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Josh Reviews The Way Way Back

After a summer of moderately disappointing blockbusters, my favorite film of the season so far is a delightful little gem of a flick, The Way Way Back!

I love a good coming of age movie, and in particular I am a sucker for films that focus on the specific sub-culture of kids taking summer-season jobs.  I have worked all my life at a wonderful summer camp, and I think there’s a special romance to the live-your-whole-life-in-the-span-of-eight-weeks experience that everyone who, while a teenager, held one of those summer jobs can understand.  I loved the film Adventureland (click here for my review) for the way it captured that magical way in which kids can grow up over the course of a summer, and The Way Way Back captures that same sort of magic.

Duncan (Liam James) is a quiet boy whose mother, Pam (Toni Collette) is divorced.  When we first glimpse Duncan, we see him relegated to the “way way back,” the backwards-facing seat of Pam’s boyfriend Trent (Steve Carell)’s station wagon.  Duncan and Pam will be spending the summer at Trent’s beach house, along with Trent’s daughter Steph (Zoe Levin).  Since Steph wants nothing to do with him, Duncan is trapped with his mom and Trent and all of Trent’s friends, including the talky, boozy Betty (Allison Janney); Kip (Rob Corddry) and his flirtatious wife Joan (Amanda Peet).  Eventually Duncan finds solace in a part-time job at a local, small-time water park, and a friend and almost-father-figure in the park’s amiable manager, Owen (Sam Rockwell).

One might misconstrue the title to mean that The Way Way Back is a period piece (like Adventureland, set in the 1980’s, was), but it’s not.  We occasionally see ipods and modern-looking cell phones.  But in the very best possible way, The Way Way Back is dressed in nostalgia and memory, as if we are Duncan looking back, years later, on this summer that profoundly affected him.  The film doesn’t pull any punches in the way that adults can, whether meaning to or not, be terribly cruel to kids.  But the film also doesn’t wallow in that misery (in the way that, say, the great but dour and hard for me to watch The Ice Storm does).  There’s a warmth to the film that I connected to in a powerful way.

Liam James is incredibly effective as Duncan.  This is a young actor I have never seen before, but I will take notice of him now.  He brings a great naturalism to his performance.  He doesn’t over-play the role.  He’s quiet and inward in the way that many 14-year-old boys are.  He sells a few big moments, and all of the many little tiny moments, that together make up the film.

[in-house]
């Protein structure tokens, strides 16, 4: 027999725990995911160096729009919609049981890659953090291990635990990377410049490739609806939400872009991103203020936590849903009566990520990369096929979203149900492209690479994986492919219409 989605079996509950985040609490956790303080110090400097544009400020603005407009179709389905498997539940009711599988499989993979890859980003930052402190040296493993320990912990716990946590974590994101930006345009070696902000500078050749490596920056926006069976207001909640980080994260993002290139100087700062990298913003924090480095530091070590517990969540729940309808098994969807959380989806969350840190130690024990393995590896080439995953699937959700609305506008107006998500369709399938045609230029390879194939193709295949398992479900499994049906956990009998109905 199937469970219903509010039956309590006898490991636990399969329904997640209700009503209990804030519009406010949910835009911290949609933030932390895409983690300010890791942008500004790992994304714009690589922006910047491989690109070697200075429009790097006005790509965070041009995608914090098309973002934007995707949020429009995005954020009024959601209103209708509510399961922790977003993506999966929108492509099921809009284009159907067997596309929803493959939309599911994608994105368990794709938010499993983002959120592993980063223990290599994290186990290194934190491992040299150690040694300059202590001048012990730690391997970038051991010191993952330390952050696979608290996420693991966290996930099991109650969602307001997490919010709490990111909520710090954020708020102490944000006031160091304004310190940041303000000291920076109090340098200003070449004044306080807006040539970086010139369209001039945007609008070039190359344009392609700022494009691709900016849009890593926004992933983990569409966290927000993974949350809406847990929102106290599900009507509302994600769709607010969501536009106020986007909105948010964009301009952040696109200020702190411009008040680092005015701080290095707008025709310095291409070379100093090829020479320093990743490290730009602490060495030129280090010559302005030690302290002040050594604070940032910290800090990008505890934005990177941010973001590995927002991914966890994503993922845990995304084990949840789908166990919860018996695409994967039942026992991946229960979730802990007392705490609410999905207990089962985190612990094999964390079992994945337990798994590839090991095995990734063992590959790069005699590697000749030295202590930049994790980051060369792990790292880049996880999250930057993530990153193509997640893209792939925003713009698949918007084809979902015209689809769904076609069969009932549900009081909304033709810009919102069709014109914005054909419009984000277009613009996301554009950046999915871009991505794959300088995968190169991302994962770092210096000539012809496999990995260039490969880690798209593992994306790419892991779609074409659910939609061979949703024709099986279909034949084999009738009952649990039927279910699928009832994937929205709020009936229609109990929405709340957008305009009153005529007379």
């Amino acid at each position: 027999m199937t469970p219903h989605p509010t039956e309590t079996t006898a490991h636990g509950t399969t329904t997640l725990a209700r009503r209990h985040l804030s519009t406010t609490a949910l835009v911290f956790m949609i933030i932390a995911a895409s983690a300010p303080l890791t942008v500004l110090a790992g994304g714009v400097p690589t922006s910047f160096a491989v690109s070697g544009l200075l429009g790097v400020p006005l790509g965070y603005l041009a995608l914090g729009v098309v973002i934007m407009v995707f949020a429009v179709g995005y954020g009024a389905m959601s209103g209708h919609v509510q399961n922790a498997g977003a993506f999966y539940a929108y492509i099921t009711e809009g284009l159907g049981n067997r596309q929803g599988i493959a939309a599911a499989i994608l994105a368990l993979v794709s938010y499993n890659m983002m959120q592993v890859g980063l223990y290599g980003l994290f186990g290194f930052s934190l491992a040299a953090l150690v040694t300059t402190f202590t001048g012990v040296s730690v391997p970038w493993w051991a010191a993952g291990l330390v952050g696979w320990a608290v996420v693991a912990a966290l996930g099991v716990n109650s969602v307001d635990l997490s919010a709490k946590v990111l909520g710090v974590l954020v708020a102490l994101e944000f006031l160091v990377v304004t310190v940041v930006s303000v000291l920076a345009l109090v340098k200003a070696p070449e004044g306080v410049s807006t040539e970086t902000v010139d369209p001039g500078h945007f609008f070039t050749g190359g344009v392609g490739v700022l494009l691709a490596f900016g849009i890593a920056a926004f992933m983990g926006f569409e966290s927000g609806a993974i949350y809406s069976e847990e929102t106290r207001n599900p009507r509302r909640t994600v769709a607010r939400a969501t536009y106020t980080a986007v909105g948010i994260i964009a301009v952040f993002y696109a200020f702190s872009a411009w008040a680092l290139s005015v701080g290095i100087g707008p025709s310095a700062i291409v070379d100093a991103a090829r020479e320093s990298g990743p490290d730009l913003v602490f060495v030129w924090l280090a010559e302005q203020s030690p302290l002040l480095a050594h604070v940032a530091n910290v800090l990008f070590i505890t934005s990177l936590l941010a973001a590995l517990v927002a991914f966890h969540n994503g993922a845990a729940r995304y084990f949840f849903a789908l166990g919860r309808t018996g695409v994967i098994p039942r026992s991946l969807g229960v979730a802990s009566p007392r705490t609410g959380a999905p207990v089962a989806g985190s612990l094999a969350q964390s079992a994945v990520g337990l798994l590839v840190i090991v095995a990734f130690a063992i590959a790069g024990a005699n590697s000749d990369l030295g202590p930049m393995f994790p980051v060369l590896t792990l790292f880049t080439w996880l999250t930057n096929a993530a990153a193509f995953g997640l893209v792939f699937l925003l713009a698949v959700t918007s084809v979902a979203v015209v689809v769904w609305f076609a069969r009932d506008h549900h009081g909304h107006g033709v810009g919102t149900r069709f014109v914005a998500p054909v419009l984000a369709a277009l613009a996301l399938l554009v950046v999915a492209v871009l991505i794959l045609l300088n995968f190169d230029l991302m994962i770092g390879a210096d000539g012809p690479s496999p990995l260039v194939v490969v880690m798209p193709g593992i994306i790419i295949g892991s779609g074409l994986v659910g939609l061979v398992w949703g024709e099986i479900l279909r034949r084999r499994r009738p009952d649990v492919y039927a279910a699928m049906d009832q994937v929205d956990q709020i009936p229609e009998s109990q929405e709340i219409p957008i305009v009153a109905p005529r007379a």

But the film belongs to Sam Rockwell as Owen.  I was extraordinarily taken with Mr. Rockwell’s performance in the film.  I’ve been a fan of his since Galaxy Quest, and I have loved Mr. Rockwell in a great many movies since then (Confessions of a Dangerous Mind, Choke, The Green Mile, Heist, The Hitchhiker’s Guide to the Galaxy, Frost/Nixon, Iron Man 2, Moon).  Mr. Rockwell has always had terrific comedic timing, aided and abetted by his fast-talking, snarky sensibility.  Here, Mr. Rockwell is a riot as always, and his fast-talking sense of humor is front and center.  But he has taken his usual sarcastic edge right out of his work, imbuing Owen with a powerful sense of warmth.  Owen is not a saint, not by any means.  He’s imperfect, and he has problems.  But he’s there for Duncan in all the ways that Trent is not, and I found myself to be quite taken by the relationship that develops between Owen and Duncan in the film.

In the opposite to Mr. Rockwell’s performance, the usually sweet, affable Steve Carell has sucked all the sweetness right out of his work as Trent.  The character still has Mr. Carell’s confidence and charisma.  We can see why Trent is the leader of his pack of friends, and why Pam was drawn to him.  But the character is cruel and selfish in ways that cut Duncan deeply.  He is not a monster or a super-villain, just a small petty man.  It was interesting to me to see how well Mr. Carell was able to use his usual mannerisms, only twisted just so in a way to create an entirely different effect.